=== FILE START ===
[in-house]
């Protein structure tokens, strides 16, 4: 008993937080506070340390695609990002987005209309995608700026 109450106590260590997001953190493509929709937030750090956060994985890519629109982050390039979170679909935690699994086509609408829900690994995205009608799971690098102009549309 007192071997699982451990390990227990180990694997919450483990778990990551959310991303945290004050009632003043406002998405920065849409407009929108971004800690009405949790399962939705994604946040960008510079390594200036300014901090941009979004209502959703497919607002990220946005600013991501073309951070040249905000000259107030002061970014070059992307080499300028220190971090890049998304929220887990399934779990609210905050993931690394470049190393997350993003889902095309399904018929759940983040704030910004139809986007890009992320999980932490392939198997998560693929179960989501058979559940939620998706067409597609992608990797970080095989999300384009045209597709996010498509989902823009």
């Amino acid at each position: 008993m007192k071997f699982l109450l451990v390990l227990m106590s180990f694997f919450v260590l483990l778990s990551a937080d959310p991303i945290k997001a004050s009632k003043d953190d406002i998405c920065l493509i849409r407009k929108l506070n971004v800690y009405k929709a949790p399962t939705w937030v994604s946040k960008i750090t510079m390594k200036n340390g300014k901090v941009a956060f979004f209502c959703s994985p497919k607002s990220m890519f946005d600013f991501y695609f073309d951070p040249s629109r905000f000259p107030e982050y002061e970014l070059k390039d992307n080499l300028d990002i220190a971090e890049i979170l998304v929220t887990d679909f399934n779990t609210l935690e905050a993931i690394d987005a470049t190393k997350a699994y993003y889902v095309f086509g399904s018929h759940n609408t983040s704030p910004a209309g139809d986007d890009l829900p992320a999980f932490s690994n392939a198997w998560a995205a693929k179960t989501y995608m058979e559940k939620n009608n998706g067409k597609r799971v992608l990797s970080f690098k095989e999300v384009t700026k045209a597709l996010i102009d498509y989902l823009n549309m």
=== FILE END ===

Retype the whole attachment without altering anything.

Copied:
[in-house]
């Protein structure tokens, strides 16, 4: 008993937080506070340390695609990002987005209309995608700026 109450106590260590997001953190493509929709937030750090956060994985890519629109982050390039979170679909935690699994086509609408829900690994995205009608799971690098102009549309 007192071997699982451990390990227990180990694997919450483990778990990551959310991303945290004050009632003043406002998405920065849409407009929108971004800690009405949790399962939705994604946040960008510079390594200036300014901090941009979004209502959703497919607002990220946005600013991501073309951070040249905000000259107030002061970014070059992307080499300028220190971090890049998304929220887990399934779990609210905050993931690394470049190393997350993003889902095309399904018929759940983040704030910004139809986007890009992320999980932490392939198997998560693929179960989501058979559940939620998706067409597609992608990797970080095989999300384009045209597709996010498509989902823009």
């Amino acid at each position: 008993m007192k071997f699982l109450l451990v390990l227990m106590s180990f694997f919450v260590l483990l778990s990551a937080d959310p991303i945290k997001a004050s009632k003043d953190d406002i998405c920065l493509i849409r407009k929108l506070n971004v800690y009405k929709a949790p399962t939705w937030v994604s946040k960008i750090t510079m390594k200036n340390g300014k901090v941009a956060f979004f209502c959703s994985p497919k607002s990220m890519f946005d600013f991501y695609f073309d951070p040249s629109r905000f000259p107030e982050y002061e970014l070059k390039d992307n080499l300028d990002i220190a971090e890049i979170l998304v929220t887990d679909f399934n779990t609210l935690e905050a993931i690394d987005a470049t190393k997350a699994y993003y889902v095309f086509g399904s018929h759940n609408t983040s704030p910004a209309g139809d986007d890009l829900p992320a999980f932490s690994n392939a198997w998560a995205a693929k179960t989501y995608m058979e559940k939620n009608n998706g067409k597609r799971v992608l990797s970080f690098k095989e999300v384009t700026k045209a597709l996010i102009d498509y989902l823009n549309m």